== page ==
What's WoM Power? That's easy. WoM is Word of Mouth. How is word-of-mouth powerful? That's easy too: It's one of the most powerful ways photographers become working photographers or working photographers become photographers who are working even more.
I wrote a fair amount about WoM power in my latest ebook, Guerrilla Headshots. In it, the ebook that is, I wrote how word-of-mouth can score you work (and how you can create it) and how it was the spark that initially ignited my photography career.
Besides offering suggestions on how you can create WoM and take advantage of it when marketing and branding yourself, I also told the story, in the ebook's intro, of how WoM transformed me, approximately 30 years ago, from a hobbyist to a professional. Leastwise, a professional from the perspective of getting paid, regularly, to shoot a camera.
Sure, there's many ways to market yourself as a photographer. Some of them even work! Even some of the old school ways continue to work. But almost nothing, marketing-wise, will do more for you than positive word-of-mouth.
Today, WoM takes a variety of forms. It still involves other people communicating with other people about your work. But that talk isn't always from one person's mouth to another person's ears. Often, today, it's the results of one person's fingers on a keyboard reaching other people's eyes. WoM is alive and well on the internet just as it remains alive and well in many peoples' day-to-day, "real life," interactions. And, as always, it's as powerful as ever.
Sometimes, word-of-mouth works quite simply. You take a picture. Someone is shown the picture with accompanying positive words about you. The someone viewing the photo likes what they see and also what they hear and, consequently, decides you're the photographer for them!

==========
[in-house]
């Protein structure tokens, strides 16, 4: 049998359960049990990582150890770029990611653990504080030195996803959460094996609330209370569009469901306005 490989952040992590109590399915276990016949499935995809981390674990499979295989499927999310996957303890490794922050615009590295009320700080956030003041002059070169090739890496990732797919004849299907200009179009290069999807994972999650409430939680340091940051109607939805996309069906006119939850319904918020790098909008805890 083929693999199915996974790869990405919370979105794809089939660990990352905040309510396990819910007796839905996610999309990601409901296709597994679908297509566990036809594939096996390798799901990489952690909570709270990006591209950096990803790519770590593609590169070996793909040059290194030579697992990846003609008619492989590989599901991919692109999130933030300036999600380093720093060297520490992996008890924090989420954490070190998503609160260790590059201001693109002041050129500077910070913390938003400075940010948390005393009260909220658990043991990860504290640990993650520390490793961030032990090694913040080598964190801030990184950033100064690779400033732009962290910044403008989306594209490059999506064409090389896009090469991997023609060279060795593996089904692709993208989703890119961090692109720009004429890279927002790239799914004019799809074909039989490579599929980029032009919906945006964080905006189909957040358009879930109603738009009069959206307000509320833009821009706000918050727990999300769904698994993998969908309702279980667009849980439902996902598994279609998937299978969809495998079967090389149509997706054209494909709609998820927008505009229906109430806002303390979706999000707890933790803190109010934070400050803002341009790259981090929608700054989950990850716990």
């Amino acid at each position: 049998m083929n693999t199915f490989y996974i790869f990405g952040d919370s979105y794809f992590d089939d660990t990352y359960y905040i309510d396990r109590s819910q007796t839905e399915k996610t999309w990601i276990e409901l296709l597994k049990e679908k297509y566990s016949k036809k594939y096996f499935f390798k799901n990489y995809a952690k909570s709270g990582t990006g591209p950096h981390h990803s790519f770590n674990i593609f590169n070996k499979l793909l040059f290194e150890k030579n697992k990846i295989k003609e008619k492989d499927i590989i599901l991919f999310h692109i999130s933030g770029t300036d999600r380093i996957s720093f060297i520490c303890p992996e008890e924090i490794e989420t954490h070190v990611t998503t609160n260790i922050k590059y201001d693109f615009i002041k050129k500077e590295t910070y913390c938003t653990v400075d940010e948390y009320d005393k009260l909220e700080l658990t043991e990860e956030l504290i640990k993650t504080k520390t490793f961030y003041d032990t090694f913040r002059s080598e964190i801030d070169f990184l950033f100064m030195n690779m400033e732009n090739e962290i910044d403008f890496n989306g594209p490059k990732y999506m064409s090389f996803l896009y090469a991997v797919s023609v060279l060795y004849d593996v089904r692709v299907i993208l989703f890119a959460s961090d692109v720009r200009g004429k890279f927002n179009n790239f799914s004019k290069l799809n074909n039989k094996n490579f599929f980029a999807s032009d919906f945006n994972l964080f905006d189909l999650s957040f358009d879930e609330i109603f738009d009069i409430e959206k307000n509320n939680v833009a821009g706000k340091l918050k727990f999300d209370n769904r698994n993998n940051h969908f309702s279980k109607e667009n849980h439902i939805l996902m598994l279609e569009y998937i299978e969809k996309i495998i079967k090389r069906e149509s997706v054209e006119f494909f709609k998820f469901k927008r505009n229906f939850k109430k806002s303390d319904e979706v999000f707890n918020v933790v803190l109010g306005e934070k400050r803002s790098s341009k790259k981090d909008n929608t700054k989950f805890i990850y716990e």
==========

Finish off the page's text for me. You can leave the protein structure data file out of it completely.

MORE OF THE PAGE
Other times, the results of your work create positive WoM in even more powerful ways. In the example I'm about to share, it really doesn't matter whether your work is truly and directly (or indirectly) responsible for the results that create the uber-WoM. You still get enough of the credit for those results for it to create powerful marketing all on it's own-- marketing that costs you nothing yet is working for you in big, big ways!
Here's the example I mentioned above: You snap a pic of an actress. She starts using it as her new "Hollywood Headshot." After doing so, she suddenly gets cast in something. She tells all her other acting buddies about her good fortune. Somehow, right or wrong, the photo you snapped is given a fair amount of the credit for the actress getting the audition and suddenly becoming cast in something. WoM ignites! Your phone starts ringing with other actors wanting you to snap their headshots. After all, right or wrong, it seems the headshots you snap are headshots that get results!
That might sound like WoM depends on luck. Not so! While luck might create WoM at times, there are ways you can intentionally set out to create WoM even though it's true that WoM mostly works when it's created by others. You can toot your own horn till your blue in the face but, until others begin tooting it, it doesn't usually become overly powerful. But if you incorporate marketing strategies that encourage others to toot your horn -- almost, in a metaphorica sense, by putting the horn to their lips -- there's a good chance the tooting will yield terrific rewards! (Instead of using your horn as a spittoon which, unfortunately, can sometimes happen... especially if you're not working at having it play rather than gathering spit.)
The pic at the top is one that created just the right WoM: WoM that, subsequently, resulted in a whole lot of work for me. Why that pic? I don't know. Is it an incredibly memorable image? No, it's not. Not even close. It's simply a good glamour/tease pic. Leastwise, I think so. But I've shot plenty of good glamour and tease pics. (And plenty that suck too.) But that specific photo, singularly, was responsible for some very positive WoM that later resulted in a boatload of work for me.
There's been a number of individual photos I've snapped throughout my life as a photographer that I'd label "seminal images" from a business and marketing point-of-view. Perhaps it's been the same way for you? Images that became catalytic, in positive ways, regardless of the many others snapped and regardless if some of those other images might have been better photos. The few seminal or catalytic images I've shot did more for my career (always because of the WoM they created) than so many thousands of others I've snapped.